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‘Day Without Immigrants’ strike inspires Texas protest—organized by high schoolers

'We deserve to stay here.'


Audrey Browning


Posted on Feb 16, 2017   Updated on May 24, 2021, 11:48 pm CDT

The viral “Day Without Immigrants” strike inspired many protests around the country on Thursday, standing against the so-called travel ban, proposed U.S.-Mexico border wall, and other remarks from President Trump. In the border state of Texas, children of immigrants followed suit with their own event.

High school seniors in Austin, Texas, made a Facebook chat about the national “Day Without Immigrants” protest and decided to organize a peaceful march in solidarity.

A common chant throughout the march’s mile-long journey from city hall to the state Capitol was “el pueblo unido jamás será vencido,” which roughly translates to “the people united will never be defeated” in English. 

Lisbeth Soto, one of the organizers and a senior at Austin’s Anderson high school, said she’s not surprised the march became popular so quickly since social media helps things go viral. She does, however, hope the protests across the country remain peaceful and goal-focused.

“We wanted a peaceful protest because we’re here to prove that we want to stay here, that we deserve to stay here,” Soto told the Daily Dot. “We decided to come here and bring American flags instead of other countries’ flags because, if we want to stay here, we should show that we are appreciative of being here in this country.”

Lizbeth Soto (organizer), unknown, Zaira Garcia-Gutierrez (organizer)

Lizbeth Soto (organizer), unknown, Zaira Garcia-Gutierrez (organizer)

Photo by Audrey Browning

Soto, who was born in the U.S., said fear from her undocumented family and friends about the presence of Immigration and Customs Enforcement (ICE) in Austin made her want to stand up for the silenced.

Texas state Sen. Sylvia Garcia (D-Houston) echoed a similar belief and hopes this tactic inspires both social and legislative change at the city, state, and federal levels.

“It’s good to see people stand up for themselves and demand recognition of the many contributions they make,” Garcia told the Dot via email. “I applaud their nonviolent response to a hateful climate. Where there is hate, let us spread love.”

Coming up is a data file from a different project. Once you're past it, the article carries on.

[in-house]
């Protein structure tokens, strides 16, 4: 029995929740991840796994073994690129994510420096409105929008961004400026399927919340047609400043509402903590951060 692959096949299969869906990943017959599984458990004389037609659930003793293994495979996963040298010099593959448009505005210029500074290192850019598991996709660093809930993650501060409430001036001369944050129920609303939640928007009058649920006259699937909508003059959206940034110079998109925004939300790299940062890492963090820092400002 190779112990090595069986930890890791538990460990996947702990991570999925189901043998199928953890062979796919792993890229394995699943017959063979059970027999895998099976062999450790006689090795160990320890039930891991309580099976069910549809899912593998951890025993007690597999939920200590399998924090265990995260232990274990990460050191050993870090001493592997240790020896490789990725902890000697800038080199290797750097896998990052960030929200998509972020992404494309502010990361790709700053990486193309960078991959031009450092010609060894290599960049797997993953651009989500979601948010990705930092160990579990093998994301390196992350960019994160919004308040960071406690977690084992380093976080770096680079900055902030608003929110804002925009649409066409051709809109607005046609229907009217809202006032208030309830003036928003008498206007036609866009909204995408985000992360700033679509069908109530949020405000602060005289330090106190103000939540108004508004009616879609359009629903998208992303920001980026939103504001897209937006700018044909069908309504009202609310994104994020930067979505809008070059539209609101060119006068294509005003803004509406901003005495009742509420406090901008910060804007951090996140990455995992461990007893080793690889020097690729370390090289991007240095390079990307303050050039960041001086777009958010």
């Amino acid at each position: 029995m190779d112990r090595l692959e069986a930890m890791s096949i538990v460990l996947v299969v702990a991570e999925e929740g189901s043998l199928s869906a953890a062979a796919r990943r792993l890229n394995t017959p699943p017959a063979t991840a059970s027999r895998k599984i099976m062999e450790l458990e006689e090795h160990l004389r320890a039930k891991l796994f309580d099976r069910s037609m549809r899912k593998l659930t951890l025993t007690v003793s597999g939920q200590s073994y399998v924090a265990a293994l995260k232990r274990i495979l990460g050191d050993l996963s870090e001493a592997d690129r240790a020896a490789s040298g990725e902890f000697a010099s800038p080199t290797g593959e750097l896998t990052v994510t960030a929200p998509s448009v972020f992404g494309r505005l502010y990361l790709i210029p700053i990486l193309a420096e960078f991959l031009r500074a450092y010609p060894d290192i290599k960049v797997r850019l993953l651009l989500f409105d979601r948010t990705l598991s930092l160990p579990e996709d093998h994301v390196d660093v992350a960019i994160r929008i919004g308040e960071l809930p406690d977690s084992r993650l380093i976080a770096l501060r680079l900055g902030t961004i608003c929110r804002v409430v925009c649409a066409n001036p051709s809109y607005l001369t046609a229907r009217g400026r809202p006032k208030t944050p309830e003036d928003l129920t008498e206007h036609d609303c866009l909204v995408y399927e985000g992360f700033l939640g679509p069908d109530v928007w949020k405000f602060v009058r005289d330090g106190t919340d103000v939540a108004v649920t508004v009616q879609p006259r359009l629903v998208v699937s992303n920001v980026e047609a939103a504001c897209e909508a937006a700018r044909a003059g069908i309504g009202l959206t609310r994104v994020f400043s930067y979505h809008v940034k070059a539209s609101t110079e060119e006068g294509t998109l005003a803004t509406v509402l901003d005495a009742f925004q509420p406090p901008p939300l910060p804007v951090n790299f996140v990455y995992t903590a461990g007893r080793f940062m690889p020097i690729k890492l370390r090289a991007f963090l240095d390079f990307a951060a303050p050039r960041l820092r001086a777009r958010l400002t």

Many other participants expressed similar inspirations and backgrounds, usually alluding to the Trump administration’s policies and opinions on immigration.

“[My mom] crossed the border at 12 years old and almost died. People don’t understand how hard it is,” said July Jasper, a protester and senior at Austin’s Manor High School. “I’m here for a future. We have dreams. We will not be stopped.”

Yulisa Maldonado, Angel Bravo, July Jasper, all seniors at Manor High School

Yulisa Maldonado, Angel Bravo, July Jasper, all seniors at Manor High School

Photo by Audrey Browning

Austin’s march wasn’t alone. People gathered in other cities across the country, and some showed their solidarity on social media.

Not everyone, however, was so supportive. The issue sparked political passions across social media.

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Sergio Vasquez and Victor Castillo, protesters in the Austin march, claim immigrants have earned their right to be in America.

“We contribute to the community just like anyone else,” Castillo said. “We claim [our right] to be here because we contribute. A lot of people are afraid. We are here for them.”

Correction: Lisbeth Soto was born in the U.S.

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*First Published: Feb 16, 2017, 5:33 pm CST